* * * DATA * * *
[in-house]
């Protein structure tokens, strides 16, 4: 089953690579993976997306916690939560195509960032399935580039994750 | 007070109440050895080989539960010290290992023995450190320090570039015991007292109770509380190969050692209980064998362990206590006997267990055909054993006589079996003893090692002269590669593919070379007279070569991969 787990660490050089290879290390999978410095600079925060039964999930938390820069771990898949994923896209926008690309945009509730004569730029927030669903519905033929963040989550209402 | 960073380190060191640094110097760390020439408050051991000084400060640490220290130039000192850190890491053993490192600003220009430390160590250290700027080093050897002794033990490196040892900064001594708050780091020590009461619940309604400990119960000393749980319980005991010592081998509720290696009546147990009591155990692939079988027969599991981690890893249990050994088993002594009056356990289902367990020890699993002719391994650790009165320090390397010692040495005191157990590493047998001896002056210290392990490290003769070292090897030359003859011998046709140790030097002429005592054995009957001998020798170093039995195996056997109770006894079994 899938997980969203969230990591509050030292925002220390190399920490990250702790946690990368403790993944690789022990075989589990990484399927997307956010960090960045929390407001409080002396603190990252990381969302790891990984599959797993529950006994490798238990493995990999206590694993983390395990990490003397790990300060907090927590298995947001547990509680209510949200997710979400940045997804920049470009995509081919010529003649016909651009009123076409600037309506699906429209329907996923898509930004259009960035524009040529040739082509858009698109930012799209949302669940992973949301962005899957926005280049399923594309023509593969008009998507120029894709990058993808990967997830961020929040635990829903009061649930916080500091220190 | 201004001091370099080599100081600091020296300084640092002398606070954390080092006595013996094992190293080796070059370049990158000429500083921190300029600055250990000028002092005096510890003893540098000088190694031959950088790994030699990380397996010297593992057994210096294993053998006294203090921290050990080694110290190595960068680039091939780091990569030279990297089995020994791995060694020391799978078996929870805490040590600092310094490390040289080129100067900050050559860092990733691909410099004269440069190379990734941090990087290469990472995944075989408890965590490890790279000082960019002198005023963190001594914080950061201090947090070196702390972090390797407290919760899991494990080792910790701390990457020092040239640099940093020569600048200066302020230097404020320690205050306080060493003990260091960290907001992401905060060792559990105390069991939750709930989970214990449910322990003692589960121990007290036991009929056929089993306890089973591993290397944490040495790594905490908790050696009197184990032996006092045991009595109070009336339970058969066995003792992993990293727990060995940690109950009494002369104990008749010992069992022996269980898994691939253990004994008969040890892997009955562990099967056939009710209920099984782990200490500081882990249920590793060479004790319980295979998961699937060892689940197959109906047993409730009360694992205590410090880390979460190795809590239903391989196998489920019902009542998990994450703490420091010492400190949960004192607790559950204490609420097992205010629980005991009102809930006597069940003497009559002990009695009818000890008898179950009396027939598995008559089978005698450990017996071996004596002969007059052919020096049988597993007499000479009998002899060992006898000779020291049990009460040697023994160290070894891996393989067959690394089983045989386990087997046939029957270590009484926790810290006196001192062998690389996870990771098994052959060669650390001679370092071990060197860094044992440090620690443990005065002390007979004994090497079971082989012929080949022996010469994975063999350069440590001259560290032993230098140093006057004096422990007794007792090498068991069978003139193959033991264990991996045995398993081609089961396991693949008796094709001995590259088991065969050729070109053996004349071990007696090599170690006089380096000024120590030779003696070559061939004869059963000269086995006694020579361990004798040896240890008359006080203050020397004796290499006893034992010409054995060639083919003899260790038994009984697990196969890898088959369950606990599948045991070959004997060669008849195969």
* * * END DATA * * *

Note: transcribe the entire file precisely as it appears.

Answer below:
[in-house]
């Protein structure tokens, strides 16, 4: 089953690579993976997306916690939560195509960032399935580039994750 | 007070109440050895080989539960010290290992023995450190320090570039015991007292109770509380190969050692209980064998362990206590006997267990055909054993006589079996003893090692002269590669593919070379007279070569991969 787990660490050089290879290390999978410095600079925060039964999930938390820069771990898949994923896209926008690309945009509730004569730029927030669903519905033929963040989550209402 | 960073380190060191640094110097760390020439408050051991000084400060640490220290130039000192850190890491053993490192600003220009430390160590250290700027080093050897002794033990490196040892900064001594708050780091020590009461619940309604400990119960000393749980319980005991010592081998509720290696009546147990009591155990692939079988027969599991981690890893249990050994088993002594009056356990289902367990020890699993002719391994650790009165320090390397010692040495005191157990590493047998001896002056210290392990490290003769070292090897030359003859011998046709140790030097002429005592054995009957001998020798170093039995195996056997109770006894079994 899938997980969203969230990591509050030292925002220390190399920490990250702790946690990368403790993944690789022990075989589990990484399927997307956010960090960045929390407001409080002396603190990252990381969302790891990984599959797993529950006994490798238990493995990999206590694993983390395990990490003397790990300060907090927590298995947001547990509680209510949200997710979400940045997804920049470009995509081919010529003649016909651009009123076409600037309506699906429209329907996923898509930004259009960035524009040529040739082509858009698109930012799209949302669940992973949301962005899957926005280049399923594309023509593969008009998507120029894709990058993808990967997830961020929040635990829903009061649930916080500091220190 | 201004001091370099080599100081600091020296300084640092002398606070954390080092006595013996094992190293080796070059370049990158000429500083921190300029600055250990000028002092005096510890003893540098000088190694031959950088790994030699990380397996010297593992057994210096294993053998006294203090921290050990080694110290190595960068680039091939780091990569030279990297089995020994791995060694020391799978078996929870805490040590600092310094490390040289080129100067900050050559860092990733691909410099004269440069190379990734941090990087290469990472995944075989408890965590490890790279000082960019002198005023963190001594914080950061201090947090070196702390972090390797407290919760899991494990080792910790701390990457020092040239640099940093020569600048200066302020230097404020320690205050306080060493003990260091960290907001992401905060060792559990105390069991939750709930989970214990449910322990003692589960121990007290036991009929056929089993306890089973591993290397944490040495790594905490908790050696009197184990032996006092045991009595109070009336339970058969066995003792992993990293727990060995940690109950009494002369104990008749010992069992022996269980898994691939253990004994008969040890892997009955562990099967056939009710209920099984782990200490500081882990249920590793060479004790319980295979998961699937060892689940197959109906047993409730009360694992205590410090880390979460190795809590239903391989196998489920019902009542998990994450703490420091010492400190949960004192607790559950204490609420097992205010629980005991009102809930006597069940003497009559002990009695009818000890008898179950009396027939598995008559089978005698450990017996071996004596002969007059052919020096049988597993007499000479009998002899060992006898000779020291049990009460040697023994160290070894891996393989067959690394089983045989386990087997046939029957270590009484926790810290006196001192062998690389996870990771098994052959060669650390001679370092071990060197860094044992440090620690443990005065002390007979004994090497079971082989012929080949022996010469994975063999350069440590001259560290032993230098140093006057004096422990007794007792090498068991069978003139193959033991264990991996045995398993081609089961396991693949008796094709001995590259088991065969050729070109053996004349071990007696090599170690006089380096000024120590030779003696070559061939004869059963000269086995006694020579361990004798040896240890008359006080203050020397004796290499006893034992010409054995060639083919003899260790038994009984697990196969890898088959369950606990599948045991070959004997060669008849195969």